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Workers at huge NC pork plant vote for union
Source labornet@labornet.org
Date 08/12/15/14:12

www.businessweek.com
Workers at huge NC pork plant vote for union
By EMERY P. DALESIO

RALEIGH, N.C.--Workers at the world's largest hog processing plant have voted to bring in a union to represent them.

About 4,600 of Smithfield Packing Co.'s 5,000 employees in the tiny North Carolina town of Tar Heel were eligible to vote over two days of balloting overseen by the National Labor Relations Board.

The United Food and Commercial Workers has tried since the plant opened 16 years ago to win the right to represent the Tar Heel workers.

The election comes as part of a settlement in a racketeering lawsuit the company filed against the union last year.

The plant processes up to 32,000 live hogs a day into plate-ready pork.

THIS IS A BREAKING NEWS UPDATE. AP's earlier story is below.

RALEIGH, N.C. (AP) -- Workers at the world's largest hog processing plant weighed in Thursday on whether to unionize in a vote that could end a dispute waged for years at one of North Carolina's largest industrial sites.

About 4,600 of Smithfield Packing Co.'s employees in the tiny, rural town of Tar Heel were completing two days of voting overseen by the National Labor Relations Board. The plant, which employs about 5,000 people, processes up to 32,000 live hogs a day into plate-ready sliced pork and larger loin segments.

The United Food and Commercial Workers union has tried since the plant opened 16 years ago to win the right to represent the Tar Heel workers. A federal court ruled two years ago that Smithfield's conduct during two elections in the 1990s unfairly skewed the votes, both of which the union lost.

"There's been a long, long history of tension between the union and Smithfield," said Jeffrey Hirsch, a law professor at the University of Tennessee who specializes in labor relations law and used to work at the NLRB. "Problems often equal workers being in favor of unions."

The election comes as part of a settlement in a racketeering lawsuit the company filed against the union last year.

The union had organized marches and prayer meetings, urged boycotts of Smithfield's products and targeted both grocery stores and celebrity chef and company spokeswoman Paula Deen.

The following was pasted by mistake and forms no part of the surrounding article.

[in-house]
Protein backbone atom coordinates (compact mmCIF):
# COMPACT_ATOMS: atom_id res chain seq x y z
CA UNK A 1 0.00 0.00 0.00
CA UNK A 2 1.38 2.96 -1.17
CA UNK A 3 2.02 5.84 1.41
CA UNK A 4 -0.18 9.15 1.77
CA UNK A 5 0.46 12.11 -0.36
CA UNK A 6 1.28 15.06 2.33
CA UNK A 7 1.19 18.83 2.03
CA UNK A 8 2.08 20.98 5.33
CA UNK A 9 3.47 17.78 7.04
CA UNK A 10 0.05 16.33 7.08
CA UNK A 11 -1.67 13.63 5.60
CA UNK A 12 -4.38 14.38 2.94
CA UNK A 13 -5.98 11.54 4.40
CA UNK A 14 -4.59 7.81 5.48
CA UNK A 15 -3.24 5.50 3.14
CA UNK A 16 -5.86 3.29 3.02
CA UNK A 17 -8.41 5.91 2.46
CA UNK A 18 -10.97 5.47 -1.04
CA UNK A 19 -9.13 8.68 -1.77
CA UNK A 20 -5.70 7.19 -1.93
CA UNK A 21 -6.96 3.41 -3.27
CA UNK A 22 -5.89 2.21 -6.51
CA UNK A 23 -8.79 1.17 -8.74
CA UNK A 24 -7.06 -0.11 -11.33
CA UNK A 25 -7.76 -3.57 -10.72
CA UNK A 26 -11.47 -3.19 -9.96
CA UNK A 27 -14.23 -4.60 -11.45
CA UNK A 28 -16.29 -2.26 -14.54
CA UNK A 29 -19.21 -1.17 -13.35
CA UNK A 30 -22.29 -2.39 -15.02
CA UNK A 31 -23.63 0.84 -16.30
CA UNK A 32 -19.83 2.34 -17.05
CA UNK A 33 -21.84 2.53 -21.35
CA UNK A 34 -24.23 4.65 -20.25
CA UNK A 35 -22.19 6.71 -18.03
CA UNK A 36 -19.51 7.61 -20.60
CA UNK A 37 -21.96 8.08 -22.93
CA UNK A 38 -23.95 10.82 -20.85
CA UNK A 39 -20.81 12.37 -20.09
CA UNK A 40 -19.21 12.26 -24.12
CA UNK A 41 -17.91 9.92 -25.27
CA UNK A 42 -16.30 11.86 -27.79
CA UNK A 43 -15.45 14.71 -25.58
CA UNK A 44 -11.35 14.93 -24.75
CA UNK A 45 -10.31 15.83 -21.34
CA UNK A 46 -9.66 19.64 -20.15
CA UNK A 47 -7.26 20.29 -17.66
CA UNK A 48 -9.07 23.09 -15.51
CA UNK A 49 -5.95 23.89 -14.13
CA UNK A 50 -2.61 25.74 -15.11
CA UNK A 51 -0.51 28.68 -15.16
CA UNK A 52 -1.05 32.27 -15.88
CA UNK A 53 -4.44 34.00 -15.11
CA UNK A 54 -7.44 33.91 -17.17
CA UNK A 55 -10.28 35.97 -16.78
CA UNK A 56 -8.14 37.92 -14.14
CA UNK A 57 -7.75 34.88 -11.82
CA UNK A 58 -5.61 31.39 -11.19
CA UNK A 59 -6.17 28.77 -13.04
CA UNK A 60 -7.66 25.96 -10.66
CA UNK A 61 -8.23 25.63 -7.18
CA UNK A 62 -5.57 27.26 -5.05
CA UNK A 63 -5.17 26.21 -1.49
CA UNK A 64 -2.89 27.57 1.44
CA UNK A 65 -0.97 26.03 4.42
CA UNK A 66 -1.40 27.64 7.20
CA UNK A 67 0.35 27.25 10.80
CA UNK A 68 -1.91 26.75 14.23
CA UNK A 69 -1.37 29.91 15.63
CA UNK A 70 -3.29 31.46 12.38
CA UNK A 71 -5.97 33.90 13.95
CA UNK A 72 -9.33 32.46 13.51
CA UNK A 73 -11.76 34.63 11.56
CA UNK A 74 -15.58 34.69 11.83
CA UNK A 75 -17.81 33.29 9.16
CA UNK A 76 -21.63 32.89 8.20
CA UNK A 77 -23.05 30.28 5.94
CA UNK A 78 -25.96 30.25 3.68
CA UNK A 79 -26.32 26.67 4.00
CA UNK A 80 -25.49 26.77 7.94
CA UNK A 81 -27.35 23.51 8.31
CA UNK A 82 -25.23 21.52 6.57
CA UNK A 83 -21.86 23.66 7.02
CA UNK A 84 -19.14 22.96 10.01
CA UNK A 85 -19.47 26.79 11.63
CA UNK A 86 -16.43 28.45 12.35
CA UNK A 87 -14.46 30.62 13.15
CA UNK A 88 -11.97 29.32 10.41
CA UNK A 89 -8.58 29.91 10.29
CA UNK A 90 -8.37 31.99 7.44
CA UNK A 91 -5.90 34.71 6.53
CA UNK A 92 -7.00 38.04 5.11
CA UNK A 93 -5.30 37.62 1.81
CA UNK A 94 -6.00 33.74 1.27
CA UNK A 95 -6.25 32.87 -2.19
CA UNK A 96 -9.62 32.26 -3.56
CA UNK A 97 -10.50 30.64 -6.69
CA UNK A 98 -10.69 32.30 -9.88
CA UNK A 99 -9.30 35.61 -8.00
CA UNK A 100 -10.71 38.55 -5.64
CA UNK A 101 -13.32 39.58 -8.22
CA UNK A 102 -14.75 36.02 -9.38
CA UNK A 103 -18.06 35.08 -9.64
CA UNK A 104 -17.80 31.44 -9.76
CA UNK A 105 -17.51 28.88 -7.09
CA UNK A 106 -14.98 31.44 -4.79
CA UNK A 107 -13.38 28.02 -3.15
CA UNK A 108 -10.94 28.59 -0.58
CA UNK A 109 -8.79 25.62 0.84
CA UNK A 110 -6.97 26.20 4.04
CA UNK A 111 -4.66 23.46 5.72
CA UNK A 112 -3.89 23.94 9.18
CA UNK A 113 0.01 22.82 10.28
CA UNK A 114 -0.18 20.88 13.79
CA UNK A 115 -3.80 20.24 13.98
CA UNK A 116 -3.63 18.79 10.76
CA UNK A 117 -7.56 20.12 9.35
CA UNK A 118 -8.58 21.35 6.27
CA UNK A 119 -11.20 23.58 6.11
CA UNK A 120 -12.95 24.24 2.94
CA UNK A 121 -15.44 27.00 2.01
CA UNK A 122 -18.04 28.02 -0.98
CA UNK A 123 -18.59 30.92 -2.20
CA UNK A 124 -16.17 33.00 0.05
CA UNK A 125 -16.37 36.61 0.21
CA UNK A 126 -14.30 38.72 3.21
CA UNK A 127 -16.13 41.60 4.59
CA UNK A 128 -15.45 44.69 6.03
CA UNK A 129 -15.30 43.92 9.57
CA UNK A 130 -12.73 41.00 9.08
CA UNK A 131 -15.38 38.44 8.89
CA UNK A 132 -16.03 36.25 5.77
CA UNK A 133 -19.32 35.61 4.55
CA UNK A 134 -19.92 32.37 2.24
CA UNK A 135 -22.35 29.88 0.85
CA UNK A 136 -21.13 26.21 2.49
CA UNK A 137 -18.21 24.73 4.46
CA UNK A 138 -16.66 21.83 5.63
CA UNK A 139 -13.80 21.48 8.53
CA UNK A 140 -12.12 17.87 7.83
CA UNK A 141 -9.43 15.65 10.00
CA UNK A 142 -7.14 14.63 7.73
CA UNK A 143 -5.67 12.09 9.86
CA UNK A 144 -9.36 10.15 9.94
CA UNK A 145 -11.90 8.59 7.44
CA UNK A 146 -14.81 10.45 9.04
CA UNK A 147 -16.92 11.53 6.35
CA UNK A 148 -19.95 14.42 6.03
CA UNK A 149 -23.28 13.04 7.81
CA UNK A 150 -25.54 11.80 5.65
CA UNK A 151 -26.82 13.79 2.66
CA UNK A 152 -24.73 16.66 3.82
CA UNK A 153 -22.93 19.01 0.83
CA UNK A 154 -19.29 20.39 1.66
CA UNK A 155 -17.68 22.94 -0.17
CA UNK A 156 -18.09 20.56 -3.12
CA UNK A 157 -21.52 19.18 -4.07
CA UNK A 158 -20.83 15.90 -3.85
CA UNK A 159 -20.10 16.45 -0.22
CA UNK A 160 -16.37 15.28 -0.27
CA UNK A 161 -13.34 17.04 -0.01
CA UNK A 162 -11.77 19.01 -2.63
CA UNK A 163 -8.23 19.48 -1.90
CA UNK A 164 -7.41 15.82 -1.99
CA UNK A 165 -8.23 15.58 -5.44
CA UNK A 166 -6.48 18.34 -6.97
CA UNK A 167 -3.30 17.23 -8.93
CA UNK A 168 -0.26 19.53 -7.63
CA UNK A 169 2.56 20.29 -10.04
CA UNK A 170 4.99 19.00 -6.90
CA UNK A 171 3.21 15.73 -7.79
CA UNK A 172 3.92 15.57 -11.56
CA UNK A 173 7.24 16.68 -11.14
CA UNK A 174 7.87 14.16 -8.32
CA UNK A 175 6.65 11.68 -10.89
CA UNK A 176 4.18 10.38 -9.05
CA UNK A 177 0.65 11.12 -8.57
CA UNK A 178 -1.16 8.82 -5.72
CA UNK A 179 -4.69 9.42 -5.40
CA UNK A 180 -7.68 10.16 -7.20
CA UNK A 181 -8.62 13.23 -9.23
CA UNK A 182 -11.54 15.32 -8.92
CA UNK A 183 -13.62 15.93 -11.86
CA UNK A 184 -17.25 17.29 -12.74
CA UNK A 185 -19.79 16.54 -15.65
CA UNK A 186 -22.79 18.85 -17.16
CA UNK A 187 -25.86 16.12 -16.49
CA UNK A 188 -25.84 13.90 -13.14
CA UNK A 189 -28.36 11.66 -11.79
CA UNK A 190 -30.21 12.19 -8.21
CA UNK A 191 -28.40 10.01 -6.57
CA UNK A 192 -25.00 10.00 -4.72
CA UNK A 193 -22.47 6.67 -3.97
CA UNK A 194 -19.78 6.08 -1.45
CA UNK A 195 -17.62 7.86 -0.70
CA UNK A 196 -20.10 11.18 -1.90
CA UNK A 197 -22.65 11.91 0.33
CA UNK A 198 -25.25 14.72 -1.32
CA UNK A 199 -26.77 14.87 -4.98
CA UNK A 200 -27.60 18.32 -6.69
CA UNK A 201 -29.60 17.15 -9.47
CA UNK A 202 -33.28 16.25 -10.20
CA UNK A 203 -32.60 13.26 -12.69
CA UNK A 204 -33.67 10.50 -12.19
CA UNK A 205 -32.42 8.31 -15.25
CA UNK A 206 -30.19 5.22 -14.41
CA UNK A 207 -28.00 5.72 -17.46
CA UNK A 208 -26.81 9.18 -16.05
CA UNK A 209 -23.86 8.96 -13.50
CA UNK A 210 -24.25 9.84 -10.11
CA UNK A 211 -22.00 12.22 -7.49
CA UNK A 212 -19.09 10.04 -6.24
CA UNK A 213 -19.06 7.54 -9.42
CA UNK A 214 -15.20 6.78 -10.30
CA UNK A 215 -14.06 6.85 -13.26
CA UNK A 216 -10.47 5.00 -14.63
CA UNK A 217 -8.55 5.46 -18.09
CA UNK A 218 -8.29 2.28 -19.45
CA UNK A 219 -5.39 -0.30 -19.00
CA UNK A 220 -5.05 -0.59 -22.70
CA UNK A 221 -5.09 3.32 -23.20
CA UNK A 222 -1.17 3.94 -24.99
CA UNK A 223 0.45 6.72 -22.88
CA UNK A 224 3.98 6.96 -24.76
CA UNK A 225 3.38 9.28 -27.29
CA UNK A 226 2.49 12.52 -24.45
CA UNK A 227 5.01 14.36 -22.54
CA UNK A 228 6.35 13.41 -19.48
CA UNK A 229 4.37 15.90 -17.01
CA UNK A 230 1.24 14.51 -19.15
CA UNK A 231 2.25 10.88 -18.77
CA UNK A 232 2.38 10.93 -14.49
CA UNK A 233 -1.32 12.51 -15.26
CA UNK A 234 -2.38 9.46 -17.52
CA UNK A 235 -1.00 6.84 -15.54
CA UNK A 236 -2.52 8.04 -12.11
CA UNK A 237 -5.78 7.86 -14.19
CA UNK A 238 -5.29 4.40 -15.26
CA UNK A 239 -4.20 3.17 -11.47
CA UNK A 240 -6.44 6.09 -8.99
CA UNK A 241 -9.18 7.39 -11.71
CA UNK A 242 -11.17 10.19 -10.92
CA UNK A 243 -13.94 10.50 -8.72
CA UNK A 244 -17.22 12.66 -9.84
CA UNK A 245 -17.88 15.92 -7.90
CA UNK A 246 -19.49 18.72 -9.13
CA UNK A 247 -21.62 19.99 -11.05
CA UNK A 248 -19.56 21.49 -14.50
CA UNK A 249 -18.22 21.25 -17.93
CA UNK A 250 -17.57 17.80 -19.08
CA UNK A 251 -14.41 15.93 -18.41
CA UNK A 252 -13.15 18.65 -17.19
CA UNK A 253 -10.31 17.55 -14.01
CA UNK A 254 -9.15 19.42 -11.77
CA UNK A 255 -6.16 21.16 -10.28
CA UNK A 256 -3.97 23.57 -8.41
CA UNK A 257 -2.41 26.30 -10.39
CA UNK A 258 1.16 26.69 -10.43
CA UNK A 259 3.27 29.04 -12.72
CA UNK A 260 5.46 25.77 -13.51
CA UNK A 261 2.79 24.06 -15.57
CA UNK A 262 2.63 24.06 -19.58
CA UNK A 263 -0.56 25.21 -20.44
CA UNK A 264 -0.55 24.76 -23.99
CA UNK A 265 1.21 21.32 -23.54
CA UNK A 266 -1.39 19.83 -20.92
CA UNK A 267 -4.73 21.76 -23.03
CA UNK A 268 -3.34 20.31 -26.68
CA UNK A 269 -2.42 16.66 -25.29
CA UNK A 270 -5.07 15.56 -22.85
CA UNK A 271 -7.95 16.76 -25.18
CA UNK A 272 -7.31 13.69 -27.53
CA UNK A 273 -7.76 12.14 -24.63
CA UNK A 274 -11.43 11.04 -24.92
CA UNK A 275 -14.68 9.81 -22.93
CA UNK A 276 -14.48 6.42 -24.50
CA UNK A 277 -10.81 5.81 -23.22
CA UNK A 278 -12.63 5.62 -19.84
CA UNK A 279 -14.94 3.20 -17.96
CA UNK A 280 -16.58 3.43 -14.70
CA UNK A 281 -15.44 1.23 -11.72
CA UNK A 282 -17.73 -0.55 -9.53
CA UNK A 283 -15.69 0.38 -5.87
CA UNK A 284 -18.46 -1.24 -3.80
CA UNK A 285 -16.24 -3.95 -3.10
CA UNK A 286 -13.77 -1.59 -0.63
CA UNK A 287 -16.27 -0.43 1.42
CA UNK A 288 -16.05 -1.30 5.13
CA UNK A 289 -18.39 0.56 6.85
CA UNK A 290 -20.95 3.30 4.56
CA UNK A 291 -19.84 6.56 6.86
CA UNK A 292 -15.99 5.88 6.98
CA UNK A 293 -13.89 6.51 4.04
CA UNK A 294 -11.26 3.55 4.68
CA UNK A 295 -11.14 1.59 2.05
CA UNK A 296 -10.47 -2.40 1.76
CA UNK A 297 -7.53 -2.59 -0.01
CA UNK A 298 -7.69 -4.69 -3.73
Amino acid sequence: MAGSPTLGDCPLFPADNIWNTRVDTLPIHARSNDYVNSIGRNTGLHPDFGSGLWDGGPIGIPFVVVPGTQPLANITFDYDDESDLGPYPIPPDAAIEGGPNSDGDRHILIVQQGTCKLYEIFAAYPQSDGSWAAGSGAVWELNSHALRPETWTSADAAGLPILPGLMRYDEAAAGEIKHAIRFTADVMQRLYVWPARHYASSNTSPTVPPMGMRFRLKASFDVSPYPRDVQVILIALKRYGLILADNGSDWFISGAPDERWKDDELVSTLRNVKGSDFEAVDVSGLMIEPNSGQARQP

The company said the union's tactics also included spurious complaints to state and federal safety regulators. And last year, its Smithfield, Va.-based parent, Smithfield Foods Inc., fired back with a federal lawsuit contending the union's economic and political pressure amounted to a criminal conspiracy bent on extortion. Smithfield estimated the cost of the negative publicity at $900 million.

Workers said major issues were pay, workplace safety, compensation for on-the-job injuries and brusque treatment by some managers.

Smithfield acknowledged that the jobs are tough, but denied it runs an unsafe workplace. The company said hourly pay at its Tar Heel plant ranges from $10 to $15.75 and that starting pay at Smithfield Packing's three unionized plants near its corporate headquarters is $9 to $10.

Union supporters said the pay at the Virginia plants is better than at the Tar Heel operation.

Only about 3 percent of North Carolina workers belonged to a union in 2007, according to the Bureau of Labor Statistics, while the national average was 12.1 percent.

Smithfield works with unions at eight of its 13 U.S. pork processing plants and distribution centers.

Nearly 24,000 of Smithfield's 35,300 employees in its pork segment were covered by a collective bargaining agreement as of April, according to the company's annual report, though many work for subsidiaries other than Smithfield Packing, which runs the Tar Heel plant.

While Hirsch and other observers think a union victory could set an example within the meatpacking industry or to workers in the little-unionized South, one industrial site, even one this size, is "not big enough to cause ripples in the economy, broadly," Hirsch said.

"I think it would be a symbolic victory for the union," he said. "Certainly for the workers it would matter."

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